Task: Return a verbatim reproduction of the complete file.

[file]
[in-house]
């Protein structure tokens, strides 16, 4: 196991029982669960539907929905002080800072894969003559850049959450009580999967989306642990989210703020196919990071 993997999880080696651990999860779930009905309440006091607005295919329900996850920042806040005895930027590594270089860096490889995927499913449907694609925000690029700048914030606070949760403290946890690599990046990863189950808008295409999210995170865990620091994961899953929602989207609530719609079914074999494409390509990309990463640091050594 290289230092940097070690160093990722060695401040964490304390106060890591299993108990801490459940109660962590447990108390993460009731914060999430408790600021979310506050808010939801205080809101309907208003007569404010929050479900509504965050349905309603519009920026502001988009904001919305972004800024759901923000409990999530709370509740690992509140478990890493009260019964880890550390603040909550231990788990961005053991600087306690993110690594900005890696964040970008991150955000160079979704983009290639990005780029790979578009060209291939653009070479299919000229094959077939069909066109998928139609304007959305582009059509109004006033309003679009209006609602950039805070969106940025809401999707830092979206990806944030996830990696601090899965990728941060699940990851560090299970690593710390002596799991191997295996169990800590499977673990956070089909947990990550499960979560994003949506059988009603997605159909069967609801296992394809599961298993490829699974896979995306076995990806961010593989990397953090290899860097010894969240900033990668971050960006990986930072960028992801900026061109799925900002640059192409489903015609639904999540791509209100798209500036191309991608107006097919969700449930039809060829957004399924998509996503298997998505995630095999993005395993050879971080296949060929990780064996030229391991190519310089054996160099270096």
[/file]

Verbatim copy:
[in-house]
């Protein structure tokens, strides 16, 4: 196991029982669960539907929905002080800072894969003559850049959450009580999967989306642990989210703020196919990071 993997999880080696651990999860779930009905309440006091607005295919329900996850920042806040005895930027590594270089860096490889995927499913449907694609925000690029700048914030606070949760403290946890690599990046990863189950808008295409999210995170865990620091994961899953929602989207609530719609079914074999494409390509990309990463640091050594 290289230092940097070690160093990722060695401040964490304390106060890591299993108990801490459940109660962590447990108390993460009731914060999430408790600021979310506050808010939801205080809101309907208003007569404010929050479900509504965050349905309603519009920026502001988009904001919305972004800024759901923000409990999530709370509740690992509140478990890493009260019964880890550390603040909550231990788990961005053991600087306690993110690594900005890696964040970008991150955000160079979704983009290639990005780029790979578009060209291939653009070479299919000229094959077939069909066109998928139609304007959305582009059509109004006033309003679009209006609602950039805070969106940025809401999707830092979206990806944030996830990696601090899965990728941060699940990851560090299970690593710390002596799991191997295996169990800590499977673990956070089909947990990550499960979560994003949506059988009603997605159909069967609801296992394809599961298993490829699974896979995306076995990806961010593989990397953090290899860097010894969240900033990668971050960006990986930072960028992801900026061109799925900002640059192409489903015609639904999540791509209100798209500036191309991608107006097919969700449930039809060829957004399924998509996503298997998505995630095999993005395993050879971080296949060929990780064996030229391991190519310089054996160099270096």